The opposition of major corporations such as Coca-Cola and Delta to a Georgia election law has drawn attention to an alliance of more than 1,000 companies that, in effect, have identified themselves as opponents of voting integrity.
The Civic Alliance boasts on its website that its membership has grown to 1,119 companies that employee more than 5 million people.
“As a coalition of businesses, we use our voice, our brand, and our reach to strengthen our democracy. We support safe, accessible, and trusted elections, and we inspire our employees and customers to participate in civic life,” the alliance says.
However, the objective of making elections “accessible” translates to opposition to laws such as Georgia’s that seek to ensure that every vote represents a legitimate voter and that voters are not disenfranchised.
Amid the controvesy over Georgia’s law, the Civic Alliance issued a letter last Friday condemning any effort to “restrict” ballot access, signed by 200 companies, including Salesforce, ViacomCBS and The Estée Lauder Companies.
“Companies have their fingers on the pulse of what’s going on with their consumers and employees, and this is a priority for folks and so companies are making it a priority for themselves,” said Mike Ward, co-founder of the Civic Alliance, NBC News reported.
The letter said in part, “We stand in solidarity with voters – and with the Black executives and leaders at the helm of this movement – in our nonpartisan commitment to equality and democracy.”
The statement said there are “hundreds of bills threatening to make voting more difficult in dozens of states nationwide.”
The alliance’s membership reads like a who’s who of corporate America, featuring Amazon, Verizon, McDonalds, Microsoft, PayPal, Uber, Airbnb, Best Buy, Capitol One, Dow, Hewlett Packard, Macy’s, Starbucks, United Airlines, Under Armour and Pepsico.
Civic Alliance says it’s “ambitious goal is 80 percent voter turnout.”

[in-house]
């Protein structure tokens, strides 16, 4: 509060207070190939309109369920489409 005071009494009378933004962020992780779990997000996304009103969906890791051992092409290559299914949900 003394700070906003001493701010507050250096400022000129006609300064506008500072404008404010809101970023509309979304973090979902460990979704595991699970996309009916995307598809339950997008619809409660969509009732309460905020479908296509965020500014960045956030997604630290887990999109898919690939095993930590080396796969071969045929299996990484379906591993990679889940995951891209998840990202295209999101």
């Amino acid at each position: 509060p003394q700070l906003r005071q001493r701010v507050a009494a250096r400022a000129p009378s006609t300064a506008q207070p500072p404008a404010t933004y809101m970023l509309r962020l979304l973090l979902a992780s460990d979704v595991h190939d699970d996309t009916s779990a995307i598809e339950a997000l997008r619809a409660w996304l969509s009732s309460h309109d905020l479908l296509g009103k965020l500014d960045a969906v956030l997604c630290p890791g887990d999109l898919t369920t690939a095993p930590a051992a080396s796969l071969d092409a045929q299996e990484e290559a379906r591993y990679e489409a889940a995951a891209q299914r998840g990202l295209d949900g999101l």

“We may have a long way to go, but by working together, we will create a culture where civics matter and participation is a habit, it says.
The alliance asks companies that become members to agree to a pledge:
We believe the strength of the United States lies in its people, each with the power and the potential to shape the future of our country.
Together, our companies have the platform and the reach to encourage every American to speak up, achieving the promise of their participation.
Like all Americans, our companies have unique values. Yet we are united in envisioning a future where everyone is engaged in civics, starting with voting in every election.
WND reported Monday a website called Stop Corporate Tyranny has been launched by a center-right coalition that aims to help citizens combat “the Left’s weaponization of corporate America against traditional beliefs and values.”
The site offers activism campaigns in which citizens can engage. One of the latest responds to the corporations headquartered in Georgia that are opposing the election law.
After condemnation of the law by the CEO of Delta Air Lines, the Coca-Cola Company, President Biden and others, Major League Baseball decided Friday to withdraw the All-Star Game from Atlanta.
But Texas Gov. Gregg Abbott fought back Monday, announcing he has declined to throw out the first pitch at the Texas Rangers’ home opener. Abbott said he won’t take part in any Major League Baseball events, and Texas won’t host the All-Star game.
“Major League Baseball adopted what has turned out to be a false narrative about the election law reforms in Georgia, and, based on that false narrative, moved the MLB All-Star game from Atlanta,” he said in a statement.
On Friday, MLB commissioner Rob Manfred said in a statement announcing the withdrawal of the All-Star Game from Atlanta that the league’s “values” are at stake, charging the Georgia law discriminates against minorities.
The Georgia law requires proof of identification but it also expands the number of early voting days, and it continues to allow voters to cast absentee ballots without an excuse. The law allows observation of ballot counting and bars prohibits ballot harvesting.
Many Democrats contend requiring voter ID is racist, insisting such laws suppress the vote among minorities.
But Candace Owens, a conservative activist and author, said Monday that any corporation “telling you that Voter ID laws are racist is run by white supremacists.”
“Black people know how to get ID,” she wrote on Twitter, with the hashtags #coke and #delta.
“Pretending we are too stupid to figure out how to get to the DMV is an insult and speaks volumes about what Democrats truly think about us.”